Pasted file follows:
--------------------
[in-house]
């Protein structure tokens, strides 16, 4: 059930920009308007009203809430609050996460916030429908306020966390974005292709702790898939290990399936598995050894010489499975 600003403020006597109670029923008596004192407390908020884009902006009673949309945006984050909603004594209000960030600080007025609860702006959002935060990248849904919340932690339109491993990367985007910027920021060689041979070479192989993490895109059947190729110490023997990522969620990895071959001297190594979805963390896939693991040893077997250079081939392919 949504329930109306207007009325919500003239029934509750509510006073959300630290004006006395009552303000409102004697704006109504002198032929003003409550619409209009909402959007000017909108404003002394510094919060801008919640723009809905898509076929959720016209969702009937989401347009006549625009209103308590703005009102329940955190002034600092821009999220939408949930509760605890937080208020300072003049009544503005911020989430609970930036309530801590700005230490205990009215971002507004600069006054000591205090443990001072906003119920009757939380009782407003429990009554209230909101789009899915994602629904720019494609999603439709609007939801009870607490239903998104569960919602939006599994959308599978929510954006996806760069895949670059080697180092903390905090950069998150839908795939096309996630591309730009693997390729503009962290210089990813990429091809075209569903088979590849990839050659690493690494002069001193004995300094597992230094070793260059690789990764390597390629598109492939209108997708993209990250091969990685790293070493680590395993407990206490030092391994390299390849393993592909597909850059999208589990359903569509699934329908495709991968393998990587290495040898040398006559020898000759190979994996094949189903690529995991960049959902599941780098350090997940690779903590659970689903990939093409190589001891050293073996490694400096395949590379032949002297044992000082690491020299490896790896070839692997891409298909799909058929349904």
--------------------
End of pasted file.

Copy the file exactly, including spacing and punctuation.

[in-house]
């Protein structure tokens, strides 16, 4: 059930920009308007009203809430609050996460916030429908306020966390974005292709702790898939290990399936598995050894010489499975 600003403020006597109670029923008596004192407390908020884009902006009673949309945006984050909603004594209000960030600080007025609860702006959002935060990248849904919340932690339109491993990367985007910027920021060689041979070479192989993490895109059947190729110490023997990522969620990895071959001297190594979805963390896939693991040893077997250079081939392919 949504329930109306207007009325919500003239029934509750509510006073959300630290004006006395009552303000409102004697704006109504002198032929003003409550619409209009909402959007000017909108404003002394510094919060801008919640723009809905898509076929959720016209969702009937989401347009006549625009209103308590703005009102329940955190002034600092821009999220939408949930509760605890937080208020300072003049009544503005911020989430609970930036309530801590700005230490205990009215971002507004600069006054000591205090443990001072906003119920009757939380009782407003429990009554209230909101789009899915994602629904720019494609999603439709609007939801009870607490239903998104569960919602939006599994959308599978929510954006996806760069895949670059080697180092903390905090950069998150839908795939096309996630591309730009693997390729503009962290210089990813990429091809075209569903088979590849990839050659690493690494002069001193004995300094597992230094070793260059690789990764390597390629598109492939209108997708993209990250091969990685790293070493680590395993407990206490030092391994390299390849393993592909597909850059999208589990359903569509699934329908495709991968393998990587290495040898040398006559020898000759190979994996094949189903690529995991960049959902599941780098350090997940690779903590659970689903990939093409190589001891050293073996490694400096395949590379032949002297044992000082690491020299490896790896070839692997891409298909799909058929349904």